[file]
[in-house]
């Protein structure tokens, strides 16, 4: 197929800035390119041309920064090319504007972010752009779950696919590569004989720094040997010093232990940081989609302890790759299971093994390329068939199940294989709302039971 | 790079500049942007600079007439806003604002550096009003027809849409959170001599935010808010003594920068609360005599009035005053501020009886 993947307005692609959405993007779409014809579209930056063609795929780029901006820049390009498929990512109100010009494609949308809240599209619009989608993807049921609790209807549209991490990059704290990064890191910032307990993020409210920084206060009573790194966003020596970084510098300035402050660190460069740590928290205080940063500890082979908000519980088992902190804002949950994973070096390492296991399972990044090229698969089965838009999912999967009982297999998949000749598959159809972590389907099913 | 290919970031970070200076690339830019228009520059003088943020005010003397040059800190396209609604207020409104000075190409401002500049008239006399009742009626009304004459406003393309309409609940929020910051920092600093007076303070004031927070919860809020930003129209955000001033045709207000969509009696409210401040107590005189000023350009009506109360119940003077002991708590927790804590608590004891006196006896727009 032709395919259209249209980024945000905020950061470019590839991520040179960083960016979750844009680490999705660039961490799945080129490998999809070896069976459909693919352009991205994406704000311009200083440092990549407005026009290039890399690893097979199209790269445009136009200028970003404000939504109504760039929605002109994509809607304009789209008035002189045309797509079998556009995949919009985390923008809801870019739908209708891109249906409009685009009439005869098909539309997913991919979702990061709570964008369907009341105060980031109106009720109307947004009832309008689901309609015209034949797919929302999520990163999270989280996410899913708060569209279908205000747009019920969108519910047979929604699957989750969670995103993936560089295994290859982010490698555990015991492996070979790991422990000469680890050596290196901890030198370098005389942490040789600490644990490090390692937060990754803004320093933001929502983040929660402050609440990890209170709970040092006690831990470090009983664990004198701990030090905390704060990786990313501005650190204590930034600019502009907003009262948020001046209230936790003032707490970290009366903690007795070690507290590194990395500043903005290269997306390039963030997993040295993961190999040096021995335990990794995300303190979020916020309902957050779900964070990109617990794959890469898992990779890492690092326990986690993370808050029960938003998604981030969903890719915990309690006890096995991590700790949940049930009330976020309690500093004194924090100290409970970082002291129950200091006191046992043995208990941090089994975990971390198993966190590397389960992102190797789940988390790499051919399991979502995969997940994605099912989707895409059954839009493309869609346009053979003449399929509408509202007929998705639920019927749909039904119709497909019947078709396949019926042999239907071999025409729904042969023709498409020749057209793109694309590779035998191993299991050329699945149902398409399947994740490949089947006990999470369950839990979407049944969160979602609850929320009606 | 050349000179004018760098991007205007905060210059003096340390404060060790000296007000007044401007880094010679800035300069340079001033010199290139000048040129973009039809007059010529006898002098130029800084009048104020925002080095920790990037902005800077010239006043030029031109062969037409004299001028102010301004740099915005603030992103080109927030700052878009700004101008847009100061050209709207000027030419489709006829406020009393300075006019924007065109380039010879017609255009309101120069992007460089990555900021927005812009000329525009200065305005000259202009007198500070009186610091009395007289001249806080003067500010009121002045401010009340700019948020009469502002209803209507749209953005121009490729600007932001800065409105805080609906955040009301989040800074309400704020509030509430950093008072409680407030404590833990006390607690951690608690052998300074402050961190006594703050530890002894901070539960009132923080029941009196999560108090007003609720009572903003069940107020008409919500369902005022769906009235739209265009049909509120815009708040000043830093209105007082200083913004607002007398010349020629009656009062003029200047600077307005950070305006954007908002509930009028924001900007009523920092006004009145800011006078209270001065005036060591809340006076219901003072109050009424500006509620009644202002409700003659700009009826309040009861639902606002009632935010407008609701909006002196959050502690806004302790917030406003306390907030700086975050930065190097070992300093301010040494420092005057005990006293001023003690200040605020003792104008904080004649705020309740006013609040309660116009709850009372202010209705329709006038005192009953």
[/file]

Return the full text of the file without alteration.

[in-house]
């Protein structure tokens, strides 16, 4: 197929800035390119041309920064090319504007972010752009779950696919590569004989720094040997010093232990940081989609302890790759299971093994390329068939199940294989709302039971 | 790079500049942007600079007439806003604002550096009003027809849409959170001599935010808010003594920068609360005599009035005053501020009886 993947307005692609959405993007779409014809579209930056063609795929780029901006820049390009498929990512109100010009494609949308809240599209619009989608993807049921609790209807549209991490990059704290990064890191910032307990993020409210920084206060009573790194966003020596970084510098300035402050660190460069740590928290205080940063500890082979908000519980088992902190804002949950994973070096390492296991399972990044090229698969089965838009999912999967009982297999998949000749598959159809972590389907099913 | 290919970031970070200076690339830019228009520059003088943020005010003397040059800190396209609604207020409104000075190409401002500049008239006399009742009626009304004459406003393309309409609940929020910051920092600093007076303070004031927070919860809020930003129209955000001033045709207000969509009696409210401040107590005189000023350009009506109360119940003077002991708590927790804590608590004891006196006896727009 032709395919259209249209980024945000905020950061470019590839991520040179960083960016979750844009680490999705660039961490799945080129490998999809070896069976459909693919352009991205994406704000311009200083440092990549407005026009290039890399690893097979199209790269445009136009200028970003404000939504109504760039929605002109994509809607304009789209008035002189045309797509079998556009995949919009985390923008809801870019739908209708891109249906409009685009009439005869098909539309997913991919979702990061709570964008369907009341105060980031109106009720109307947004009832309008689901309609015209034949797919929302999520990163999270989280996410899913708060569209279908205000747009019920969108519910047979929604699957989750969670995103993936560089295994290859982010490698555990015991492996070979790991422990000469680890050596290196901890030198370098005389942490040789600490644990490090390692937060990754803004320093933001929502983040929660402050609440990890209170709970040092006690831990470090009983664990004198701990030090905390704060990786990313501005650190204590930034600019502009907003009262948020001046209230936790003032707490970290009366903690007795070690507290590194990395500043903005290269997306390039963030997993040295993961190999040096021995335990990794995300303190979020916020309902957050779900964070990109617990794959890469898992990779890492690092326990986690993370808050029960938003998604981030969903890719915990309690006890096995991590700790949940049930009330976020309690500093004194924090100290409970970082002291129950200091006191046992043995208990941090089994975990971390198993966190590397389960992102190797789940988390790499051919399991979502995969997940994605099912989707895409059954839009493309869609346009053979003449399929509408509202007929998705639920019927749909039904119709497909019947078709396949019926042999239907071999025409729904042969023709498409020749057209793109694309590779035998191993299991050329699945149902398409399947994740490949089947006990999470369950839990979407049944969160979602609850929320009606 | 050349000179004018760098991007205007905060210059003096340390404060060790000296007000007044401007880094010679800035300069340079001033010199290139000048040129973009039809007059010529006898002098130029800084009048104020925002080095920790990037902005800077010239006043030029031109062969037409004299001028102010301004740099915005603030992103080109927030700052878009700004101008847009100061050209709207000027030419489709006829406020009393300075006019924007065109380039010879017609255009309101120069992007460089990555900021927005812009000329525009200065305005000259202009007198500070009186610091009395007289001249806080003067500010009121002045401010009340700019948020009469502002209803209507749209953005121009490729600007932001800065409105805080609906955040009301989040800074309400704020509030509430950093008072409680407030404590833990006390607690951690608690052998300074402050961190006594703050530890002894901070539960009132923080029941009196999560108090007003609720009572903003069940107020008409919500369902005022769906009235739209265009049909509120815009708040000043830093209105007082200083913004607002007398010349020629009656009062003029200047600077307005950070305006954007908002509930009028924001900007009523920092006004009145800011006078209270001065005036060591809340006076219901003072109050009424500006509620009644202002409700003659700009009826309040009861639902606002009632935010407008609701909006002196959050502690806004302790917030406003306390907030700086975050930065190097070992300093301010040494420092005057005990006293001023003690200040605020003792104008904080004649705020309740006013609040309660116009709850009372202010209705329709006038005192009953």